Below, are his answers to the Proust Questionnaire. 

1. What is your idea of perfect happiness?

Doing great writing and seeing it materially benefit my family
2. What is your greatest fear?

Doing bad writing and falling into isolated self-hate

3. What is the trait you most deplore in yourself?


4. What is the trait you most deplore in others?

Thinking that they can insult me casually and I'll find it cute 
5. Which living person do you most admire?

Dennis Tito, the world's first space tourist

6. What is your greatest extravagance?

My addiction to the book-sharing website
Bookmooch, where I spend about $100 a year (and lots of time) sending free books to people in Australia and Iran
7. What is your current state of mind?

I'm in a decent state of mind, or I wouldn't be doing this interview
8. What do you consider the most overrated virtue?

9. On what occasion do you lie?

When I need to protect my interests
10. What do you most dislike about your appearance?

My double chin
11. Which living person do you most despise?

Myself, in occassional bursts.
12. What is the quality you most like in a man?

13. What is the quality you most like in a woman?

14. Which words or phrases do you most overuse?

"it's kind of"
15. What or who is the greatest love of your life?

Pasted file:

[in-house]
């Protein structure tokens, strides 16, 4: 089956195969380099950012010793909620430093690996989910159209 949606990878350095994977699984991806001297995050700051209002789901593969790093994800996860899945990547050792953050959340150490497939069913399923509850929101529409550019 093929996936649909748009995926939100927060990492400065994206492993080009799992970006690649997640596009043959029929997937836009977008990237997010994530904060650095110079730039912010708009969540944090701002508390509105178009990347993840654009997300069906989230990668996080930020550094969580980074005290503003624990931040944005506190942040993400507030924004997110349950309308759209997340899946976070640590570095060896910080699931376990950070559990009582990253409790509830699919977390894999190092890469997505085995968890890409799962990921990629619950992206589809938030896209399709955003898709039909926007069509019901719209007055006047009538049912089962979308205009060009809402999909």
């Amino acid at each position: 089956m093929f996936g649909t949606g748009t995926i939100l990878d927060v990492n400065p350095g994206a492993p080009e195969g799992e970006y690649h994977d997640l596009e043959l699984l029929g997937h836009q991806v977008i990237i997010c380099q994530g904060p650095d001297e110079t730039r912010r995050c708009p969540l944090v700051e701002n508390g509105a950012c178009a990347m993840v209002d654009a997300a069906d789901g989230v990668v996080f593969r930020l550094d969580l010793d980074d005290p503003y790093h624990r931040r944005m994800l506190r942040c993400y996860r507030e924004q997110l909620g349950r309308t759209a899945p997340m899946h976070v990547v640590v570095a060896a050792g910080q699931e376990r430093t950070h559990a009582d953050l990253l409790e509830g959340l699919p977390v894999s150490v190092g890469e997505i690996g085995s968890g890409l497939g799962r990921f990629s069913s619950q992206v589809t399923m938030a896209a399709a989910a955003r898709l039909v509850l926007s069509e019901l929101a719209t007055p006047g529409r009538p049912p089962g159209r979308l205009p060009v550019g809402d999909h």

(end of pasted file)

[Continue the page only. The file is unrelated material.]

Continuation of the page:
My wife, of course
16. When and where were you happiest?

I achieved pure happiness when I drank a Coke in the snow when I was nine in Park Slope, Brooklyn
17. Which talent would you most like to have?

Spur-of-the-moment wit
18. If you could change one thing about yourself, what would it be?

Stop reflexively putting my hand in my pants like Al Bundy
19. What do you consider your greatest achievement?

My books
20. If you were to die and come back as a person or a thing, what would it be?

I would come back as an armadillo, because they sleep for 20 hours a day, and catch up on sleep
21. Where would you most like to live?

Vizzini, Sicily
22. What is your most treasured possession?

My Sony Vaio laptop
23. What do you regard as the lowest depth of misery?

Vomiting up a salad leaf and trying to eat it

24. What is your favorite occupation?

Honestly? Cleaning the house, with my 17-month-old son helping out
25. What is your most marked characteristic?

"teen angst"
26. What do you most value in your friends?

27. Who are your favorite writers?

Michael Crichton, George Orwell, Brian Jacques

28. Who is your hero of fiction?

Vladimir Grishkin inThe Russian Debutante's Handbook
29. Which historical figure do you most identify with?

The Ramones
30. Who are your heroes in real life?

Michael Crichton, George Orwell, Brian Jacques
31. What are your favorite names?

Perry, Saul, Dean, Timber, Lionel, Warwick, Craig
32. What is it that you most dislike?

Failure of effort

33. What is your greatest regret?

This UK television interview I missed in 2009
34. How would you like to die?
35. What is your motto?

"Always be aware of the consequences of negative behavior" -- inspired by H.H. The Dalai Lama and his book The Art of Happiness